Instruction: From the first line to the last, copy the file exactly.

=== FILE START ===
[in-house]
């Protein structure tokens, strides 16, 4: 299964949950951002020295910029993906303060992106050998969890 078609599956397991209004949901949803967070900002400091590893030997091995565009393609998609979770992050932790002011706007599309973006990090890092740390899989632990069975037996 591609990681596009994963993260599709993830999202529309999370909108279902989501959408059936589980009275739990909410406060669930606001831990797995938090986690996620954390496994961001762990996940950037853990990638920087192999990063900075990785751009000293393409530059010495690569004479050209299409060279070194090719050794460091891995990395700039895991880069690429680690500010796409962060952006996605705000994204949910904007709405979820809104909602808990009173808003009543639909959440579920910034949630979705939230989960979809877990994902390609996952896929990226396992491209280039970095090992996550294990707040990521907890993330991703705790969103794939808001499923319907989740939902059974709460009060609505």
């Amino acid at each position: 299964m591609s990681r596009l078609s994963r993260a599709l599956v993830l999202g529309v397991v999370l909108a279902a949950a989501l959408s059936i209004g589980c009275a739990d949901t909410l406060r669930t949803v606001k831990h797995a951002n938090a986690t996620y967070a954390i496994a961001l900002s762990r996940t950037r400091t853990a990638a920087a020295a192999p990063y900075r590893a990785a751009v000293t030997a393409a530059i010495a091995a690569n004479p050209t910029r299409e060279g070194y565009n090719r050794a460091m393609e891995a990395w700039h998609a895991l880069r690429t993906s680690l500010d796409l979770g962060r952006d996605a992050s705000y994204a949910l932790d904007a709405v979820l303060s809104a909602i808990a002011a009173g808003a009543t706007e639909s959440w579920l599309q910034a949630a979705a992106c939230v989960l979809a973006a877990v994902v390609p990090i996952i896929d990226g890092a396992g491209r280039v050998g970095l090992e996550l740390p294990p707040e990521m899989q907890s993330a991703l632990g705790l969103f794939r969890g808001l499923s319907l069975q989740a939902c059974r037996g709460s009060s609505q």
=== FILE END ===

[in-house]
């Protein structure tokens, strides 16, 4: 299964949950951002020295910029993906303060992106050998969890 078609599956397991209004949901949803967070900002400091590893030997091995565009393609998609979770992050932790002011706007599309973006990090890092740390899989632990069975037996 591609990681596009994963993260599709993830999202529309999370909108279902989501959408059936589980009275739990909410406060669930606001831990797995938090986690996620954390496994961001762990996940950037853990990638920087192999990063900075990785751009000293393409530059010495690569004479050209299409060279070194090719050794460091891995990395700039895991880069690429680690500010796409962060952006996605705000994204949910904007709405979820809104909602808990009173808003009543639909959440579920910034949630979705939230989960979809877990994902390609996952896929990226396992491209280039970095090992996550294990707040990521907890993330991703705790969103794939808001499923319907989740939902059974709460009060609505």
């Amino acid at each position: 299964m591609s990681r596009l078609s994963r993260a599709l599956v993830l999202g529309v397991v999370l909108a279902a949950a989501l959408s059936i209004g589980c009275a739990d949901t909410l406060r669930t949803v606001k831990h797995a951002n938090a986690t996620y967070a954390i496994a961001l900002s762990r996940t950037r400091t853990a990638a920087a020295a192999p990063y900075r590893a990785a751009v000293t030997a393409a530059i010495a091995a690569n004479p050209t910029r299409e060279g070194y565009n090719r050794a460091m393609e891995a990395w700039h998609a895991l880069r690429t993906s680690l500010d796409l979770g962060r952006d996605a992050s705000y994204a949910l932790d904007a709405v979820l303060s809104a909602i808990a002011a009173g808003a009543t706007e639909s959440w579920l599309q910034a949630a979705a992106c939230v989960l979809a973006a877990v994902v390609p990090i996952i896929d990226g890092a396992g491209r280039v050998g970095l090992e996550l740390p294990p707040e990521m899989q907890s993330a991703l632990g705790l969103f794939r969890g808001l499923s319907l069975q989740a939902c059974r037996g709460s009060s609505q």